LWSD, from another manufacturer, solved the high-power laser problems first but is still limited by the inability of supplying enough power to keep the laser firing long enough during combat situations.
The LaWS laser cannon was mounted on a KINETO Tracking Mount, which is similar, but larger (and more accurate), than the mount used by the Phalanx CIWS (Close-In Weapons System). The navy laser weapon tests used the radar and tracking system of the CIWS. Back in 2009 CIWS was upgraded so that its sensors could detect speedboats, small aircraft, and naval mines. This was crucial because knocking down UAVs is not something that the navy needs help with. But the ability to do enough damage to disable boats or missiles that are over two kilometers distant meant the LaWS was worth mounting on a warship. LWSD could use the same KINETO Tracking Mount but would not be much more effective unless there was sufficient electrical power available on a sustained basis to keep the system firing.
LaWS proved capable of working under simulated combat conditions. These included disabling a ScanEagel UAV, destroying an RPG rocket and burning out the outboard engine of a speed boat. LaWS also proved useful in detecting small boats or aerial objects at night and in bad weather. LaWS worked despite the mist and light sand storms, though in heaver sand storms performance was much reduced. In 2018 LaWS was moved to a large amphibious ship for continued testing and two more LaWS are being built, for delivery and installation on two more ships before the end of 2020. The manufacturer continues to work on extending the range and increasing damage inflicted on targets. LaWS uses less than a dollars’ worth of electricity provided by a diesel generator separate from the ship power supply. In other words, LaWS is still a work in progress as are other electronic cannon type weapons.
LaWS and LWSD seem to be going in the same direction as the Israeli Laser Dome with similar but less effective tech. The Israeli laser system is light enough to be mounted in warplanes or large UAVs. Hopes are once higher that Laser Dome will prove that the long-awaited future tech has finally arrived. Believe it when you see it.
Laser systems like this have been in development elsewhere for a long time, but so far no one has been able to develop a laser with the range and destructive power to perform like some new Israeli systems. Two Israeli firms are developing laser weapons to complement the existing Iron Dome system that uses missiles and an innovative radar/software system that ignores ballistic, rockets or mortar shell whose trajectory would mean hitting unoccupied land where there will be no injuries or serious damage. Most objects fired at Israel end up landing in unoccupied areas and the few objects that are dangerous are intercepted by missiles. This has proved very effective.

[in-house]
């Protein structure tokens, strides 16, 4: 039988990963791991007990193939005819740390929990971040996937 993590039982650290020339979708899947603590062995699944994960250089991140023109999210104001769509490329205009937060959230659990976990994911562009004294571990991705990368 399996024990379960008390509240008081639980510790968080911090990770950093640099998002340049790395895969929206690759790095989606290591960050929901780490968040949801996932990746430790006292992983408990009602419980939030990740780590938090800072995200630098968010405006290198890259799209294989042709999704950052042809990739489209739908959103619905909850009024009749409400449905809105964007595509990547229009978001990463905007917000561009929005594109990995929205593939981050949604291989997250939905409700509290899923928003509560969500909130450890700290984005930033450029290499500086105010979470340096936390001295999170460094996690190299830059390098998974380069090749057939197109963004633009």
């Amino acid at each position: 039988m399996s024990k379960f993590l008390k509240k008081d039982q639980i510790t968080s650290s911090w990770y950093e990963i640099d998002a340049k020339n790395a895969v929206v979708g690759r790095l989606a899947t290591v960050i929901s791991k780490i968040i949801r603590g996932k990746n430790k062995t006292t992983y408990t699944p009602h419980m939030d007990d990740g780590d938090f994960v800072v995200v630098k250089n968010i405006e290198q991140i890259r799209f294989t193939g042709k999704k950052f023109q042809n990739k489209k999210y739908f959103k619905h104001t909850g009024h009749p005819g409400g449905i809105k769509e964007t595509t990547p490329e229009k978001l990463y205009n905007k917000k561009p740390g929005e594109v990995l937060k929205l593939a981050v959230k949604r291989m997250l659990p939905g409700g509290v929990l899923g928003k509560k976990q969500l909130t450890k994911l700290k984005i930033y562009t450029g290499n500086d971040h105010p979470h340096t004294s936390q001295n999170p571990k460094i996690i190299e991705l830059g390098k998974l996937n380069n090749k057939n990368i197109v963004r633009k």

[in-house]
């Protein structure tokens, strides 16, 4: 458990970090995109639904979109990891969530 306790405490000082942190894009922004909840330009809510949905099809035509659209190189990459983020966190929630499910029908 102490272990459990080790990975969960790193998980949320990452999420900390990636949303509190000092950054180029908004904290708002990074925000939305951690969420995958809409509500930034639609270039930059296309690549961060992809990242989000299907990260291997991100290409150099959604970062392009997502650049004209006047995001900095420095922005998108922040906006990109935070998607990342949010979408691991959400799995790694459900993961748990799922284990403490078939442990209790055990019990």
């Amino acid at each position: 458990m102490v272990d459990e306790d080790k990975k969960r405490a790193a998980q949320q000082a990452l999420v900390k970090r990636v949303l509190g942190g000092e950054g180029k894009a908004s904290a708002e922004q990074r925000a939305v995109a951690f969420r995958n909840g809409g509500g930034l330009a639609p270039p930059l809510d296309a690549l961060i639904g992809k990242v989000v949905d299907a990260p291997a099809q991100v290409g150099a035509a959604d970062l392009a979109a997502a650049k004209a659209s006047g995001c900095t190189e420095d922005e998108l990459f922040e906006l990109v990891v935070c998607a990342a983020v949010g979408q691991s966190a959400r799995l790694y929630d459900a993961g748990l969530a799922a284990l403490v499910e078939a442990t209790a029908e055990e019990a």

Elbit and Rafael (the developer of Iron Dome) are actually working together to create a laser weapon for use with existing Iron Dome systems. This Laser Dome is described as using a solid-state electric laser at an effective range of 5,000 meters. Unlike missile-based systems, the cost of bringing down each target is several dollars’ worth of electricity. A diesel generator/capacitor system can fire once every few seconds for as long as power is available. Laser Dome combines multiple laser beams to obtain a useful amount of laser power at longer ranges. Fire control systems for quickly, accurately and repeatedly aiming a laser have already been developed. The main problem has long been obtaining effective burn (laser bean-created heat) at longer ranges to do enough damage to bring down or destroy the incoming warhead.
Israel believes Laser Dome has sufficient burn power but realistic tests are needed to prove it. If Laser Dome works, several individual systems could operate with each Iron Dome battery to take down targets the laser can reach rather than use the $60,000 Iron Dome missiles. Iron Dome would continue to take care of longer-range targets. This would make Iron Dome a lot cheaper to operate and more effective against mass attacks when dozens of rockets are fired at the same target in a short time.
Some of the tech Laser Dome concepts have already been used in other laser weapons. One of these is Iron Beam from another Israeli firm (Raphael). Iron Beam uses a single HEL (High Energy Laser), requires more power and has a range of 7,000 meters. Another HEL example is the U.S. Army CLWS (Compact Laser Weapon System) which is currently only capable of handling UAVs. CLWS is a laser weapon light enough (2.2 tons) to mount on helicopters or hummers and can destroy small UAVs up to 2,000 meters away, while it can disable or destroy the sensors (vidcams) on a UAV up to 7,000 meters away. The CLWS fire control system will automatically track and keep the laser firing on a selected target. It can take up to 15 seconds of laser fire to bring down a UAV or destroy its camera. This is the tech that Laser Dome claims to have improved enough to destroy UAVs with one shot and at longer ranges.
Nearly half a century of engineering work has produced thousands of improvements, and a few breakthroughs, in making the lasers more powerful, accurate, and lethal. More efficient energy storage has made it possible to use lighter, shorter range, ground-based lasers effective against smaller targets like mortar shells and short-range rockets. American and Israeli companies are still trying to produce ground and airborne lasers that can successfully operate under combat conditions. The big problem with anti-missile airborne lasers has always been the power supply. A lot of chemicals are needed to generate sufficient power for a laser that can reach out for hundreds of kilometers and do sufficient damage to a ballistic missile. To be effective the airborne laser needs sufficient power to get off several shots. So far, no one has been able to produce such a weapon. Shorter range solid-state lasers need lots of electricity. This is difficult for aircraft or ground troops but not for properly equipped ships. That's why these lasers remain "the weapon of the future" and will probably remain so for a while.